Statistics

Investors Snap Up Gold In Third Quarter

Amisha Mehta, Assistant Editor, 13 November 2015

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Demand from global investors reached 230 tonnes during the three months to the end of September, up from 181 tonnes a year earlier, new data shows.

Gold demand rose 8 per cent year-on-year to 1,121 tonnes in the third quarter as investors rallied around the precious metal and consumers took advantage of lower prices, according to the World Gold Council.

Global investment demand grew 27 per cent to 230 tonnes over the period, largely thanks to a 207 per cent surge in bar and coin demand in the US. China saw a 70 per cent increase in demand while European demand was up 35 per cent.

“Purchases by the central banks almost equalled the Q3 2014 record as gold’s diversification benefits continue to be recognised. The increased transparency that comes from the publication of China’s reserve data is a welcome addition to the market – although Russia still remains the most significant buyer,” said Alistair Hewitt, head of market intelligence at the World Gold Council.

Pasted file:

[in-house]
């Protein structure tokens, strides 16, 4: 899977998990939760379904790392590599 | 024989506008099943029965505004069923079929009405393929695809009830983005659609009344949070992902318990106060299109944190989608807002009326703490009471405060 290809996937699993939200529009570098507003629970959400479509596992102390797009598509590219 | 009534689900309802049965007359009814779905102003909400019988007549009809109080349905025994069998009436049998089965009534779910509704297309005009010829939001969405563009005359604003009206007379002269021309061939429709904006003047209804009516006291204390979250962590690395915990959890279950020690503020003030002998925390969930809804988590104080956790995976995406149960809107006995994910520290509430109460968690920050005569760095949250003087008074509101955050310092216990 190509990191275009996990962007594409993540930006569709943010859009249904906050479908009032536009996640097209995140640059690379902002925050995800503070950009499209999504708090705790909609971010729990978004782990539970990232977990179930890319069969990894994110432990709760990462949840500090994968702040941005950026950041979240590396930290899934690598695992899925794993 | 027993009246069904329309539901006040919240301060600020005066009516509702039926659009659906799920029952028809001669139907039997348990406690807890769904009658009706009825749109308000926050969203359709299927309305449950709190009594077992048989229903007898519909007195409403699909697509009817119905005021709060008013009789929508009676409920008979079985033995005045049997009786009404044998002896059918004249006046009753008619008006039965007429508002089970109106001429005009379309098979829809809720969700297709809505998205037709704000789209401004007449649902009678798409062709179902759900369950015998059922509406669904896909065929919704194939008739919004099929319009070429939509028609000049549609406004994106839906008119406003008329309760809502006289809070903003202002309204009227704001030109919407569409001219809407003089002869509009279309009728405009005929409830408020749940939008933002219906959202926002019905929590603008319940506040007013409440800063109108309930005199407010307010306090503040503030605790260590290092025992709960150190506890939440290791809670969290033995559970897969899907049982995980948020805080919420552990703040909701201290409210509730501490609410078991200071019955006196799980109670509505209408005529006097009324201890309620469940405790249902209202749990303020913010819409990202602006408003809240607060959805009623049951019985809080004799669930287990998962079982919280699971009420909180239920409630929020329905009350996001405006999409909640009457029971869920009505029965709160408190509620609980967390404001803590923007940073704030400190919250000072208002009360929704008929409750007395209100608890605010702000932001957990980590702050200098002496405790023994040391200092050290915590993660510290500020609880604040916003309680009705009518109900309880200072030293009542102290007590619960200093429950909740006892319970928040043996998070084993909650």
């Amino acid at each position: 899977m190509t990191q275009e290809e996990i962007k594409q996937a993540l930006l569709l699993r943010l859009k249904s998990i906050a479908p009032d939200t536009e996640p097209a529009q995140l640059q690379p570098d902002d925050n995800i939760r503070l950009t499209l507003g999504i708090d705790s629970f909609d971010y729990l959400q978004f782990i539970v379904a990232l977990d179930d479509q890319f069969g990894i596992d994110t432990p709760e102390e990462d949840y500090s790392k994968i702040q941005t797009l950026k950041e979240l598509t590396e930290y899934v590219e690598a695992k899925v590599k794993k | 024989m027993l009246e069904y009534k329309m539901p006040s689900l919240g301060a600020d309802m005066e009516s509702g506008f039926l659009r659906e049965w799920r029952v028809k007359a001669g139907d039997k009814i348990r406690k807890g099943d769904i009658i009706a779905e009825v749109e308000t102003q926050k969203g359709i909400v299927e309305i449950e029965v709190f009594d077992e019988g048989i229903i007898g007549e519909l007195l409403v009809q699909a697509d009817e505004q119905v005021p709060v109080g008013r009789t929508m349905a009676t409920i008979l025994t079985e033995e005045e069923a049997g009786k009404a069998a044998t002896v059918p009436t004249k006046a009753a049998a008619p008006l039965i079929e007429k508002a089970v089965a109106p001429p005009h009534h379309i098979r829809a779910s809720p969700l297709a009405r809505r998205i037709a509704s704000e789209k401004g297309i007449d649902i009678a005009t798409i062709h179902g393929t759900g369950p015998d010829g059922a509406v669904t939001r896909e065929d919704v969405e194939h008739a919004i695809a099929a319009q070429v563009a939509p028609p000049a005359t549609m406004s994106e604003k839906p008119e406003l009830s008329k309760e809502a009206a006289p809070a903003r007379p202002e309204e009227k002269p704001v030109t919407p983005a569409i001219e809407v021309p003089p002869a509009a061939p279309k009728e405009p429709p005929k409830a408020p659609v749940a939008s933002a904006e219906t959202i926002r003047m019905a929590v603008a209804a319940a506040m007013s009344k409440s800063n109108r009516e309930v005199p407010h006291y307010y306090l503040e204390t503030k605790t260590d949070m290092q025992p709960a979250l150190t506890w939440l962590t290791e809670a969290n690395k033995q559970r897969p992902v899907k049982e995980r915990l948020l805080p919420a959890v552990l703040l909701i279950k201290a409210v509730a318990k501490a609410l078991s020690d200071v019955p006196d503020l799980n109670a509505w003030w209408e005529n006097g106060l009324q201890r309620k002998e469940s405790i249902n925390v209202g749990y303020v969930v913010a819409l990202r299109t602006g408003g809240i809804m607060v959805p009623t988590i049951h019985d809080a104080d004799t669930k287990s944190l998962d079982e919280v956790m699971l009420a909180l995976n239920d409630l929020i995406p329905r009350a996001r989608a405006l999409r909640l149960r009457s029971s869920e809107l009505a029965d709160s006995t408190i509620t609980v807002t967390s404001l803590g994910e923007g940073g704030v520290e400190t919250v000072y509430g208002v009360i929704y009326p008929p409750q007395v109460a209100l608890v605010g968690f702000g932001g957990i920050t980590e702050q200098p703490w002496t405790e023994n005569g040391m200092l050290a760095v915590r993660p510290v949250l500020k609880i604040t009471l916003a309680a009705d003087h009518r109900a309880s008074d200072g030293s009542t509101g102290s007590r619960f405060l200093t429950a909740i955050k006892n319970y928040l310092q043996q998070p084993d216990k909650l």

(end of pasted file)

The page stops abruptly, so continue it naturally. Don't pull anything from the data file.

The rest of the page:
Meanwhile, global demand for jewellery was up 6 per cent year-on-year at 632 tonnes. With the wedding season approaching in India, demand in the country grew 15 per cent to 211 tonnes while China logged a 4 per cent jump to 188 tonnes.

“China and India remain the dominant figures in the global gold market, accounting for close to 45 per cent of total demand,” said Hewitt. “There were significant gains in bar and coin demand in China and across Europe, but it was in the US where we saw the most dramatic growth, with US Mint Eagle sales reaching their highest level since Q2 2010."

"Gold prices tend to lead household demand worldwide, not vice versa. Hence the jump in China and India's buying on the summer's new five-year lows, but now also in Western investment demand, most notably from private investors in the US,” said Adrian Ash, head of research at Bullion Vault, the online market for physical precious metals.

"Such bargain-hunting will eat itself before pushing prices higher. For that, gold needs large inflows from money managers, the kind we saw during the financial crisis – and the kind of panicked dash for gold which 2015's private investment demand continues to anticipate from the next meltdown in financial markets," Ash said.

 

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